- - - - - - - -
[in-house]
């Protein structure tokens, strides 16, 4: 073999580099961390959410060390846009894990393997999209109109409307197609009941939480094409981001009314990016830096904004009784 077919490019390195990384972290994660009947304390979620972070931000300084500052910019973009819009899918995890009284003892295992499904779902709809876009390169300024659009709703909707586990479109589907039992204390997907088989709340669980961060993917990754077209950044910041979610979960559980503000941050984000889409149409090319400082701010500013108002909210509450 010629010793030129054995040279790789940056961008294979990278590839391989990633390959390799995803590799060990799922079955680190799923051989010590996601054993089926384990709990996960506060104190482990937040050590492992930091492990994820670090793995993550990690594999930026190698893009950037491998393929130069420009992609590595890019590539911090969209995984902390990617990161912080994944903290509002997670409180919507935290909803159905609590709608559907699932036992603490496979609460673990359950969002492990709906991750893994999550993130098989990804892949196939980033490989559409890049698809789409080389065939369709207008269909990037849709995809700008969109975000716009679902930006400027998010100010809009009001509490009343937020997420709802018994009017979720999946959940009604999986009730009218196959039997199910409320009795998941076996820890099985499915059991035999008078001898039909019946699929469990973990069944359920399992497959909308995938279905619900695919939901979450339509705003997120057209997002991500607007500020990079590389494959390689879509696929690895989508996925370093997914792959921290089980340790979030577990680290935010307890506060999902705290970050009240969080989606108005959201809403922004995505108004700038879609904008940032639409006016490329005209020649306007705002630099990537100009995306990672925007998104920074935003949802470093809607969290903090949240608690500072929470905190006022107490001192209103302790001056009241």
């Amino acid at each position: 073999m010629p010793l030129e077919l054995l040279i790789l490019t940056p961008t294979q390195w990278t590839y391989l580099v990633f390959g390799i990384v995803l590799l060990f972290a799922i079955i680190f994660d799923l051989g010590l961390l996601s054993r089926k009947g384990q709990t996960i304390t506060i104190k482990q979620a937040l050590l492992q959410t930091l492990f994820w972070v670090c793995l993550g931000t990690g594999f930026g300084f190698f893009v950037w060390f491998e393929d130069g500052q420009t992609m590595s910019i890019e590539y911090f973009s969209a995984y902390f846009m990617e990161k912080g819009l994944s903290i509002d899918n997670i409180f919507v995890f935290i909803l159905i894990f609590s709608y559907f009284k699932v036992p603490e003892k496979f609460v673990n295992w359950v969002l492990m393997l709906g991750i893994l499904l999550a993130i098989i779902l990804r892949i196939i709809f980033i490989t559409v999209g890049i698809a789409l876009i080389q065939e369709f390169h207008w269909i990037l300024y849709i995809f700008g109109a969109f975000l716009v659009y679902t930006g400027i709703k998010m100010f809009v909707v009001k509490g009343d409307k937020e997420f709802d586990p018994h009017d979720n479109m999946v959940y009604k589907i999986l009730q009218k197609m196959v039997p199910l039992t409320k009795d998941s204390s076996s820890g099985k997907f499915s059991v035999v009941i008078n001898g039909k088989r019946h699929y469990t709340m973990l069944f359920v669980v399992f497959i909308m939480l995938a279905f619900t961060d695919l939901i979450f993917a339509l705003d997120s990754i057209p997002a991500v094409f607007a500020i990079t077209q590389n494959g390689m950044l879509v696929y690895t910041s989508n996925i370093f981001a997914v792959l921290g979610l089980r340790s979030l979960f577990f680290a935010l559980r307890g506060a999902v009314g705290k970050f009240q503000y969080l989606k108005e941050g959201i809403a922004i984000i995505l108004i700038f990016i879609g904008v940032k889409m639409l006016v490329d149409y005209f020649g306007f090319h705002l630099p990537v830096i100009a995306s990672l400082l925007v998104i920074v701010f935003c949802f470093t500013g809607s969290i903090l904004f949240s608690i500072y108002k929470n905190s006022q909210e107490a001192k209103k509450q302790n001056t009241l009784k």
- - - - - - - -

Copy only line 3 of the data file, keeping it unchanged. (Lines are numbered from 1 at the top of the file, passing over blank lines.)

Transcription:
């Amino acid at each position: 073999m010629p010793l030129e077919l054995l040279i790789l490019t940056p961008t294979q390195w990278t590839y391989l580099v990633f390959g390799i990384v995803l590799l060990f972290a799922i079955i680190f994660d799923l051989g010590l961390l996601s054993r089926k009947g384990q709990t996960i304390t506060i104190k482990q979620a937040l050590l492992q959410t930091l492990f994820w972070v670090c793995l993550g931000t990690g594999f930026g300084f190698f893009v950037w060390f491998e393929d130069g500052q420009t992609m590595s910019i890019e590539y911090f973009s969209a995984y902390f846009m990617e990161k912080g819009l994944s903290i509002d899918n997670i409180f919507v995890f935290i909803l159905i894990f609590s709608y559907f009284k699932v036992p603490e003892k496979f609460v673990n295992w359950v969002l492990m393997l709906g991750i893994l499904l999550a993130i098989i779902l990804r892949i196939i709809f980033i490989t559409v999209g890049i698809a789409l876009i080389q065939e369709f390169h207008w269909i990037l300024y849709i995809f700008g109109a969109f975000l716009v659009y679902t930006g400027i709703k998010m100010f809009v909707v009001k509490g009343d409307k937020e997420f709802d586990p018994h009017d979720n479109m999946v959940y009604k589907i999986l009730q009218k197609m196959v039997p199910l039992t409320k009795d998941s204390s076996s820890g099985k997907f499915s059991v035999v009941i008078n001898g039909k088989r019946h699929y469990t709340m973990l069944f359920v669980v399992f497959i909308m939480l995938a279905f619900t961060d695919l939901i979450f993917a339509l705003d997120s990754i057209p997002a991500v094409f607007a500020i990079t077209q590389n494959g390689m950044l879509v696929y690895t910041s989508n996925i370093f981001a997914v792959l921290g979610l089980r340790s979030l979960f577990f680290a935010l559980r307890g506060a999902v009314g705290k970050f009240q503000y969080l989606k108005e941050g959201i809403a922004i984000i995505l108004i700038f990016i879609g904008v940032k889409m639409l006016v490329d149409y005209f020649g306007f090319h705002l630099p990537v830096i100009a995306s990672l400082l925007v998104i920074v701010f935003c949802f470093t500013g809607s969290i903090l904004f949240s608690i500072y108002k929470n905190s006022q909210e107490a001192k209103k509450q302790n001056t009241l009784k």